Power generation is a huge issue in the world of telecommunications. It’s front of mind when storms take down the grid and the telecom network it hosts. That situation, of course, is far too familiar this year. It is not, however, the only interest that carriers and service providers have in creating a stable and reliable power infrastructure.
Web companies such as Google and Facebook have revolutionized many of the processes that are also used by telecommunications companies. One of those is securing access to the huge amounts of power necessary to run such mammoth operations.
Today, Microsoft said that it has entered a 15-year power purchase agreement (PPA) with GE to buy all the energy produced by the new 37 megawatt Tullahennel wind farm in County Kerry, Ireland. The press release says that Microsoft also signed an agreement with ElectroRoute, an energy trading company based in Dublin.
The nature of the deal, which is expected to produce data on battery and energy storage, is not unique. The main takeaway is that web companies are thinking of new ways to approach energy which, after all, is its lifeblood.
The concepts around how energy is produced, what its sources are and how it is stored, distributed and managed are changing rapidly. The devastation of Puerto Rico’s grid clearly has given people cause for concern. It also offers and opportunity. People are taking notice. For instance, Puerto Rican Governor Ricardo Rossello tweeted that he is intrigued by Elon Musk’s offer to provide its technology to buttress Puerto Rico’s electrical grid.
Solar power has gradually become a supporting element of telecom networks. In most cases, these are standalone-around arrays that provide power to cell towers and other field equipment in disconnected, one-off scenarios. If the Puerto Rican network is rebuilt using modernized methods, from Musk’s Tesla and/or other companies, it would be done at a far more fundamental level. Changes have been ongoing for years. A showcase project, however, likely would expedite the transition.
The cable industry is well aware of the importance of power issues. It technology consortium, The Society of Cable Telecommunications Engineers (SCTE), has had organized energy programs for years. The global cable industry spends about $1 billion annually on energy, according to Light Reading. That figure could quadruple by 2021. The SCTE, along with the International Society of Broadband Experts (ISBE), found that about 83 percent of this energy is used at the edge of the network. That’s a good thing, in a way: Such an inefficient topology offers some relatively easy gains:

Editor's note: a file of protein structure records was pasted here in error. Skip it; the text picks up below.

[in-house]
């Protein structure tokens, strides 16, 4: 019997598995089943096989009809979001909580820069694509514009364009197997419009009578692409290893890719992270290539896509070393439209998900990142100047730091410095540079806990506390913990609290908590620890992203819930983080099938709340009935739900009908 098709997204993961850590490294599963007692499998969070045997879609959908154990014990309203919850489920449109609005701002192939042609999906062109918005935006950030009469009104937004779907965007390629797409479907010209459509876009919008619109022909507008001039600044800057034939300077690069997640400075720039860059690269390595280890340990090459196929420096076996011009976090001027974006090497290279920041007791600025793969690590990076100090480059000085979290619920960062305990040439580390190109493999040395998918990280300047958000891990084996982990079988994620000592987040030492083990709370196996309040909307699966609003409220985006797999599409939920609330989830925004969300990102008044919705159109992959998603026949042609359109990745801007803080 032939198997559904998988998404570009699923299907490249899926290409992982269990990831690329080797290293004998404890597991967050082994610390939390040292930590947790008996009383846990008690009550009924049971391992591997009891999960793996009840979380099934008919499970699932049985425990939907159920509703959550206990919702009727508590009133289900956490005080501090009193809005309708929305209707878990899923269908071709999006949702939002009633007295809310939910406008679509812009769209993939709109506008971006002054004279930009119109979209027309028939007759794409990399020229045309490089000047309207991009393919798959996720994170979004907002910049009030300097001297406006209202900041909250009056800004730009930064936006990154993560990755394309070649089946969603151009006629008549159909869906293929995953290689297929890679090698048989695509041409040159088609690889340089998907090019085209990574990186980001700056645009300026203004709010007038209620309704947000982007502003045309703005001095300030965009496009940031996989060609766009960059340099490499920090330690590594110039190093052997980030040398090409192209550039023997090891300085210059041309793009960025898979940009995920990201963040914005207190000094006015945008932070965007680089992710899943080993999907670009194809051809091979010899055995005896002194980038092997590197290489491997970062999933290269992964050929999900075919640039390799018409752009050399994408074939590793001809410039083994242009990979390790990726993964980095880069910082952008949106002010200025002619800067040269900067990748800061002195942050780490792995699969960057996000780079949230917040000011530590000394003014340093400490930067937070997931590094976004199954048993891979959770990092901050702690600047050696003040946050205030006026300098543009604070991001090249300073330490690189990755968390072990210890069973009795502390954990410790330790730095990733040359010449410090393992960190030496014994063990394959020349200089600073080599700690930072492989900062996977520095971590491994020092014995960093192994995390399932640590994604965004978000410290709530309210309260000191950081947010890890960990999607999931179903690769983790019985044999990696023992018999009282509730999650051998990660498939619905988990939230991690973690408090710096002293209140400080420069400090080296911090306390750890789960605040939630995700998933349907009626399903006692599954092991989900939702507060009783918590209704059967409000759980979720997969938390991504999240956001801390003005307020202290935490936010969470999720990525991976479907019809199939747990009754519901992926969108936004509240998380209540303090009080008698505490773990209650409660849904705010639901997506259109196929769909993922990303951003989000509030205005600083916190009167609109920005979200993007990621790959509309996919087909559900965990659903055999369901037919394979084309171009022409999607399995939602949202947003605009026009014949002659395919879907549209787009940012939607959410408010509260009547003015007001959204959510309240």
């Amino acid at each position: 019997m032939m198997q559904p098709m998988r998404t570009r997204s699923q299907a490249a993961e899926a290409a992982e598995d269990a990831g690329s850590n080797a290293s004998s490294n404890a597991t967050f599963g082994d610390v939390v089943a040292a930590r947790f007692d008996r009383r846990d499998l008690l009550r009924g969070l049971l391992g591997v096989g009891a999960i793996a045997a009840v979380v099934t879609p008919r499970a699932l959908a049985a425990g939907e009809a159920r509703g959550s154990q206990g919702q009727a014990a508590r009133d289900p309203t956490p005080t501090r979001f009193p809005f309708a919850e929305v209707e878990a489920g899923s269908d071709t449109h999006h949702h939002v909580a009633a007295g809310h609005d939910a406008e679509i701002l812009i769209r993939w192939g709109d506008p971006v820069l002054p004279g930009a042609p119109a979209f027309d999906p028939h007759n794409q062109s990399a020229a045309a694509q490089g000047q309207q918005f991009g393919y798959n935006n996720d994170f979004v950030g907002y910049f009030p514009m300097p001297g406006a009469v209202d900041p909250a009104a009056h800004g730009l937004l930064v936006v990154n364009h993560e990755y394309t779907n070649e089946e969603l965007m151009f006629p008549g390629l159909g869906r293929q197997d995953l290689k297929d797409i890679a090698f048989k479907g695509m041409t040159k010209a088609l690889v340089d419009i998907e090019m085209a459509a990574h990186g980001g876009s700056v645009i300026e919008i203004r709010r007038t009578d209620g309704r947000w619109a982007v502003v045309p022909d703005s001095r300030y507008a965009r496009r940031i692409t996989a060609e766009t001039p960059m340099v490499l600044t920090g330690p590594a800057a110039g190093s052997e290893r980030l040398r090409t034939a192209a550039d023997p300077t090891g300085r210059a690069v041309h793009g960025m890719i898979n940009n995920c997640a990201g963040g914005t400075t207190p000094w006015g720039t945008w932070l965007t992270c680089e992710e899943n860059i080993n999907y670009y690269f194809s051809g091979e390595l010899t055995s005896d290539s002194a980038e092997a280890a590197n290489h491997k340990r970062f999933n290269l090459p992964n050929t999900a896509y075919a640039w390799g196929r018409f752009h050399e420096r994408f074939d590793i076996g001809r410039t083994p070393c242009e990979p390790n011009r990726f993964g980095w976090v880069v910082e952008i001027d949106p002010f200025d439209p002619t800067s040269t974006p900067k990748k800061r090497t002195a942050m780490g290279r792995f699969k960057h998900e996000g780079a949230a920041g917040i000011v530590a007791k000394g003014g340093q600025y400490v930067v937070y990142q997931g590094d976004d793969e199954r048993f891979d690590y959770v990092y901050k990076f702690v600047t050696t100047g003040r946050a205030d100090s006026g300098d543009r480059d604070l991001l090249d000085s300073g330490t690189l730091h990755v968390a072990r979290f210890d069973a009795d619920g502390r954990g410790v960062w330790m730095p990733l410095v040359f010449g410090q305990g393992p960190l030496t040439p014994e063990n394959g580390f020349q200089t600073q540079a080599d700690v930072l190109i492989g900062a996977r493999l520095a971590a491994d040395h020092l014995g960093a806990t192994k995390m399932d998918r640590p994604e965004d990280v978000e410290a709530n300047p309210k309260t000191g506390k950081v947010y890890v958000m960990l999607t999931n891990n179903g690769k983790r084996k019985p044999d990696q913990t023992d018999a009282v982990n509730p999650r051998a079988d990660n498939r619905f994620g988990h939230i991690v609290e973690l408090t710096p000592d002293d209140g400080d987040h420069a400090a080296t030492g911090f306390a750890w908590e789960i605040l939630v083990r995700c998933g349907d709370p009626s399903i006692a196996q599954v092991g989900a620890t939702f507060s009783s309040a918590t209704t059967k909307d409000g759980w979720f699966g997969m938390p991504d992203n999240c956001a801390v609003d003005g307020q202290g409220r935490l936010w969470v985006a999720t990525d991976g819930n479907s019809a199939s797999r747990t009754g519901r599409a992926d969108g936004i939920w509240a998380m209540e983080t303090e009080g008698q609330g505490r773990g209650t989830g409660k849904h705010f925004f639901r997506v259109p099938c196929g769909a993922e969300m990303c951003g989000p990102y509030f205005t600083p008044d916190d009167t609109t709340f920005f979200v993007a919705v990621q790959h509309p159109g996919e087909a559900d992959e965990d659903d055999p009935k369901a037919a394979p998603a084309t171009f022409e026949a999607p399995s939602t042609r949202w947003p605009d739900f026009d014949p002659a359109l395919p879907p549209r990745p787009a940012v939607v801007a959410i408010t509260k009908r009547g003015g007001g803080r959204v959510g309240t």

As part of these efforts, cable technologists are exploring various distributed access architecture (DAA) approaches to shift at least some of the equipment and functions out of the cable headend or hub and deeper into the access network. By adopting a DAA strategy, they aim to greatly reduce power and cooling costs, while also cutting their headend and hub space requirements, trimming their other operating expenses and providing greater bandwidth capacity as the traffic loads on their HFC networks continue to grow.
Power needs clearly will grow, likely exponentially. A new and exciting innovation in modern business is cyber currency. It’s a complex and interesting field in which activities are replicated in the cyber realm. A key element is mining for the bitcoins, a task done by huge computers instead of picks and shovels. The IEEE Spectrum describes miners as “electromagnetic alchemists” who stress the system. Mining uses, in the words of the writer, “an absolutely stunning amount of power.”
The story is full of extreme assessments and assertions, even beyond mining. Simple transactions are costly because the entire network must be updated:
Because of all that calculation, the energy cost of Bitcoin is high in comparison with that of conventional financial transactions. For example, according to one estimate, processing a bitcoin transaction consumes more than 5,000 times as much energy as using a Visa credit card.
There are many tensions in the relationship between telecommunications and energy. There are sweeping threats (such as aging and fragile infrastructure) and elegant solutions (such as massive batteries and wind and solar power). Hopefully, the pendulum will swing fully toward the solutions.
Carl Weinschenk covers telecom for IT Business Edge. He writes about wireless technology, disaster recovery/business continuity, cellular services, the Internet of Things, machine-to-machine communications and other emerging technologies and platforms. He also covers net neutrality and related regulatory issues. Weinschenk has written about the phone companies, cable operators and related companies for decades and is senior editor of Broadband Technology Report. He can be reached at firstname.lastname@example.org and via twitter at @DailyMusicBrk.